February 7, 2019 Read More →

Indiana NAACP pushing NIPSCO for earlier closure of Michigan City coal plant

Energy News Network:

A northwest Indiana utility made headlines in September when it announced it will retire its last coal plant within a decade. That is not soon enough for the predominately African American community that bears the brunt of the plant’s pollution burden.

NIPSCO’s new timeline for coal retirements has been widely celebrated by environmental groups both in and outside the state. Meanwhile, Indiana NAACP leaders continue to press the utility and regulators to act with greater urgency. “Those most impacted should not have to wait another decade for clean air,” said La’Tonya Troutman, environmental chair for the NAACP chapter in Michigan City, where NIPSCO plans to continue operating its coal plant through 2028.

NIPSCO surprised many with its announcement that it would speed up coal plant retirements by about a decade and replace the generation with solar, wind and storage instead of a new natural gas plant. The utility retired its Bailly Generating Station in 2018 and now plans to close its R.M. Schahfer Generating Station in Wheatfield by 2023 and the Michigan City plant five years after that.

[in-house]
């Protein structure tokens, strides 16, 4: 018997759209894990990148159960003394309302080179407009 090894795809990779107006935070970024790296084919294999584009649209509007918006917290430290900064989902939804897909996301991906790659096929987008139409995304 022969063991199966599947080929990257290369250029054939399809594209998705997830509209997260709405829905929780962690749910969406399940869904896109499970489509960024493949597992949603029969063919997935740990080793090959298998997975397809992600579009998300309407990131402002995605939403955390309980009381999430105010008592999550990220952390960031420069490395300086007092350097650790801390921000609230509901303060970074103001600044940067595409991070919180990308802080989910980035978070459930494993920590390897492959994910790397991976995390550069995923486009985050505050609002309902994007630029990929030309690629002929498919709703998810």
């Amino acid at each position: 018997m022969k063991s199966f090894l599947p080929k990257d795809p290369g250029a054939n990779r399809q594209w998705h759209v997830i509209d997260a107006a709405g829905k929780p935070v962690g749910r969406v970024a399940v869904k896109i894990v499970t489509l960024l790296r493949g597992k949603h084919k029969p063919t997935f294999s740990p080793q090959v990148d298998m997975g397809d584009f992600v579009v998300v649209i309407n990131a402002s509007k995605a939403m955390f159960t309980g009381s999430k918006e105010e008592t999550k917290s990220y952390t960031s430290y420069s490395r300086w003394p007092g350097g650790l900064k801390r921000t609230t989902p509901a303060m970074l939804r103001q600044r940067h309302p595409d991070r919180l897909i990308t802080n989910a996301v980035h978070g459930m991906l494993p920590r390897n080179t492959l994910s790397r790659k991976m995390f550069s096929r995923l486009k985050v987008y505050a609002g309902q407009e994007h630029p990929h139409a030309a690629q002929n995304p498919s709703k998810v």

State and local NAACP chapters say it is unacceptable for NIPSCO to leave Michigan City — the plant with the most African Americans living in its shadow — running for years beyond the rest of the utility’s coal fleet. They are calling on the utility to retire the plant by 2025. But that would pose an unacceptable risk to its reliability, according to NIPSCO planning documents. NIPSCO says keeping the Michigan City plant open until 2028 will buttress the energy delivery system while the utility upgrades its grid and secures new wind and solar generation. The plant already has the costly emissions control upgrades that would be necessary to keep R.M. Schahfer open for longer instead.

In a previous round of long-term planning that ended in 2016, NIPSCO determined it would close both units of its coal-fired Bailly plant in 2018 (which it did) and two of five R.M. Schahfer units by 2023. The rest of Schahfer and the Michigan City plant would keep running as late as 2037 or beyond. NIPSCO’s new plan would close the Michigan City plant by around a decade earlier than previously planned. Its analysis also showed that an even earlier retirement would save customers more money still, but it says more time is needed to expand transmission and secure new generation, which is underway. The utility recently announced agreements for 800 megawatts of new wind capacity that will be online by 2020.

“From a pure economic standpoint, the lowest-cost option for customers pointed toward retiring all remaining coal immediately,” said NIPSCO spokesman Nick Meyer. “However, we must ensure the reliability of our system for customers and there are steps that need to occur prior to the coal retirements.”

More: Indiana NAACP leaders say coal plant timeline is unacceptable for residents

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